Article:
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Feeding Your Baby in the First Year: Care Instructions

Your Care Instructions

Feeding a baby is an important concern for parents. Experts recommend breastfeeding your baby for up to 2 years or more, using only breast milk for the first 6 months.

If you are unable to or choose not to breastfeed, feed your baby iron-fortified infant formula. Babies younger than 6 months of age can get all the nutrition and fluid they need from breast milk or infant formula. Starting at 6 months of age, your baby needs solid foods along with breast milk or formula.

Weaning is the process of switching your baby from breastfeeding to bottle-feeding, or from a breast or bottle to a cup or solid foods. Weaning usually works best when it is done gradually over several weeks, months, or even longer. There is no right or wrong time to wean. It depends on how ready you and your baby are to start.

Follow-up care is a key part of your child's treatment and safety. Be sure to make and go to all appointments, and call your doctor or nurse call line if your child is having problems. It's also a good idea to know your child's test results and keep a list of the medicines your child takes.

How can you care for your child at home?

Babies ages 1 month to 5 months

  • Feed your baby breast milk or formula whenever your infant shows signs of hunger. By 2 months, most babies have a set feeding routine. But your baby's routine may change at times, such as during growth spurts when your baby may be hungry more often. At around 3 months of age, your baby may breastfeed less often. That's because your baby is able to drink more milk at one time. Your milk supply will naturally increase as your baby needs more milk.
  • Do not give any milk other than breast milk or infant formula until your baby is 9 to 12 months of age and eating a variety of iron-rich foods. Cow's milk, goat's milk, and soy beverage do not have the nutrients that very young babies need to grow and develop properly. Cow and goat milks are very hard for young babies to digest.
  • Ask your doctor how long to keep giving your baby a vitamin D supplement.

Babies ages 6 months to 12 months

  • Around 6 months, you can begin to add other foods besides breast milk or infant formula to your baby's diet.
  • Offer your baby iron-rich foods first, such as iron-fortified infant cereal, finely minced meat or fish, mashed cooked egg yolk, mashed beans, or tofu. Then offer other foods from Canada's Food Guide. Your baby can eat many of the same foods the family eats.
  • Introduce one new food at a time. This can help you know if your baby has an allergy to a certain food. You can introduce a new food every 3 to 5 days.
  • Offer your baby a variety of soft textures. Make sure that there are no pieces that could cause your baby to choke.
  • When giving solid foods, look for signs that your baby is still hungry or is full. Don't persist if your baby isn't interested in or doesn't like the food.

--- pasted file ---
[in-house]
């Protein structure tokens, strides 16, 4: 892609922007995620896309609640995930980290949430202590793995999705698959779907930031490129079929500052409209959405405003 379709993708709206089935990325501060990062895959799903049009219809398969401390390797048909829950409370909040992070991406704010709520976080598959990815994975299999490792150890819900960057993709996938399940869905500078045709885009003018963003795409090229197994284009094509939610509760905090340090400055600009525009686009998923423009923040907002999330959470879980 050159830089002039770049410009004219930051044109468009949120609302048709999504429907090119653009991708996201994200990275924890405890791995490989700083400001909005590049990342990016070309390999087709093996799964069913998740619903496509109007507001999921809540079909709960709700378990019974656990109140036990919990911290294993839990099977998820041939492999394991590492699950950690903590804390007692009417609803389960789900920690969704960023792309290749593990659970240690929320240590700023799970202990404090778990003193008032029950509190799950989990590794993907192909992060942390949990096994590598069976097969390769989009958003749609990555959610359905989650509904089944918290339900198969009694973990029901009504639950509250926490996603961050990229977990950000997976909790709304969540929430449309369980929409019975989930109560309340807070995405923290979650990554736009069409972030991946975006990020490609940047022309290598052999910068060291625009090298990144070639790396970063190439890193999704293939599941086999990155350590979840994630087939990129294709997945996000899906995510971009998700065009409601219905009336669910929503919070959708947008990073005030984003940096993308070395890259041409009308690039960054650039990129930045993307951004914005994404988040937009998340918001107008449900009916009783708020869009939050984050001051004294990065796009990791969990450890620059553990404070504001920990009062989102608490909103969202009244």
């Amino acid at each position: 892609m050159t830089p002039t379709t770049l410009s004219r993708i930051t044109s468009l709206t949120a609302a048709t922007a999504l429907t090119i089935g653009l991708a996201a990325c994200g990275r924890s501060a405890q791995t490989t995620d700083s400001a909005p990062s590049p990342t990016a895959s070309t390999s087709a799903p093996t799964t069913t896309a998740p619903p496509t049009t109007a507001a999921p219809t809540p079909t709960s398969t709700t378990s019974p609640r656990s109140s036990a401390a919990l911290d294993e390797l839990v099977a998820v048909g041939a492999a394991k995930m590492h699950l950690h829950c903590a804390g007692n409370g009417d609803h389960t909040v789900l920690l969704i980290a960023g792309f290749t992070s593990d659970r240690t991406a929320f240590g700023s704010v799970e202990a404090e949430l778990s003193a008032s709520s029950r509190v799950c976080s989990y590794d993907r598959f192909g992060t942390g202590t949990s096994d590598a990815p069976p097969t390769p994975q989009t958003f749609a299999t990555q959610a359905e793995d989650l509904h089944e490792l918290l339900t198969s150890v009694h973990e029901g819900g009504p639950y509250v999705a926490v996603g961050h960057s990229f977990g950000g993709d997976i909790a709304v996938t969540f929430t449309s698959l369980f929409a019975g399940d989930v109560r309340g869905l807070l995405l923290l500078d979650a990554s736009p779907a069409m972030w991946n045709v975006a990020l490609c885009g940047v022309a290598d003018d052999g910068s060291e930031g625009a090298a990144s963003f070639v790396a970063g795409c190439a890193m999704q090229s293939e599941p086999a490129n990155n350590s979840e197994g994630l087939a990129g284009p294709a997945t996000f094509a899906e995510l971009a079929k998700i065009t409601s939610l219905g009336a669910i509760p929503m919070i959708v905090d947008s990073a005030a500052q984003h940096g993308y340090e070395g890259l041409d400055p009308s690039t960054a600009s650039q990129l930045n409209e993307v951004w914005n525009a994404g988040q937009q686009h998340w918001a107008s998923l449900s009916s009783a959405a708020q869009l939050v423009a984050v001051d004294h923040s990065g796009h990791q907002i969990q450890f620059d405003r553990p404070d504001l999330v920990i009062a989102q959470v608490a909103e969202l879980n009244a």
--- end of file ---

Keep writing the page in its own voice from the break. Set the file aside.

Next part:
• Keep offering breast milk or infant formula as part of your baby's diet until he or she is at least 1 year old.
  • When your baby is 9 to 12 months old and eating a variety of iron-rich foods, he or she can start to drink pasteurized whole-fat cow's milk. Limit cow's milk to no more than 3 cups per day for children 9 to 24 months old. If you are not breastfeeding and do not want to give your child cow's milk, give your child soy infant formula until your child is 2 years of age. After age 2, you can serve low-fat milk or fortified alternatives.
  • Do not give your baby honey in the first year of life. Honey can make your baby sick.
  • Do not add salt or sugar to your baby's food.
  • Your baby can use an open cup with your help for liquids other than breast milk or formula starting around 6 months of age. Work toward a goal of not using a bottle by 12 to 18 months of age.
  • If you feel that you and your baby are ready, these tips may help you wean your baby from the breast to a cup or bottle.
    • Try letting your baby drink from a cup. If your baby is not ready, you can start by switching to a bottle.
    • Slowly reduce the number of times you breastfeed each day.
    • Each week, choose one more breastfeeding time to replace or shorten.
    • Offer the cup or bottle before you breastfeed or between breastfeedings. You can use breast milk pumped from your breast. Or you can use formula.
  • If your doctor thinks your baby might be at risk for a peanut allergy, ask him or her about introducing peanut products. There may be a way to prevent peanut allergies.

When should you call for help?

Watch closely for changes in your child's health, and be sure to contact your doctor or nurse call line if:

  • You have questions about feeding your baby.
  • You are concerned that your baby is not eating enough.
  • You have trouble feeding your baby.

Where can you learn more?

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Care instructions adapted under license by your healthcare professional. If you have questions about a medical condition or this instruction, always ask your healthcare professional. Healthwise, Incorporated disclaims any warranty or liability for your use of this information.